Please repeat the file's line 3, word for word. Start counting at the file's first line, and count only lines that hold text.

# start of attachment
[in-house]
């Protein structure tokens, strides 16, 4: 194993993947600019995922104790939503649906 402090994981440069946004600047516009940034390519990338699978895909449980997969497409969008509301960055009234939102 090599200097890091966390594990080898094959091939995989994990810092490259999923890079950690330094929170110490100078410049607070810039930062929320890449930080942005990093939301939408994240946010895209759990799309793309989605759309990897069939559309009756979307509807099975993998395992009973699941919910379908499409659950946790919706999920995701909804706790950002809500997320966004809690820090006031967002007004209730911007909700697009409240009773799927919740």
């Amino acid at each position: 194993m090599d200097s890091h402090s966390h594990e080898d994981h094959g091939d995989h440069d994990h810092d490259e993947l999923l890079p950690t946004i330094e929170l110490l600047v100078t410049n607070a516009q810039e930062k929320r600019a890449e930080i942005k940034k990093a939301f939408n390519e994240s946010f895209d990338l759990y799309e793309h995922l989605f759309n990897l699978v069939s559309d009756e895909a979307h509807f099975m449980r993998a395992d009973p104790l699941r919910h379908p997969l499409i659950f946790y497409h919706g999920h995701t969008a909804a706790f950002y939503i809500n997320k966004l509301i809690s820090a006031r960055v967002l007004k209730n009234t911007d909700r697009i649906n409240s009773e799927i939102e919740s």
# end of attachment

């Amino acid at each position: 194993m090599d200097s890091h402090s966390h594990e080898d994981h094959g091939d995989h440069d994990h810092d490259e993947l999923l890079p950690t946004i330094e929170l110490l600047v100078t410049n607070a516009q810039e930062k929320r600019a890449e930080i942005k940034k990093a939301f939408n390519e994240s946010f895209d990338l759990y799309e793309h995922l989605f759309n990897l699978v069939s559309d009756e895909a979307h509807f099975m449980r993998a395992d009973p104790l699941r919910h379908p997969l499409i659950f946790y497409h919706g999920h995701t969008a909804a706790f950002y939503i809500n997320k966004l509301i809690s820090a006031r960055v967002l007004k209730n009234t911007d909700r697009i649906n409240s009773e799927i939102e919740s």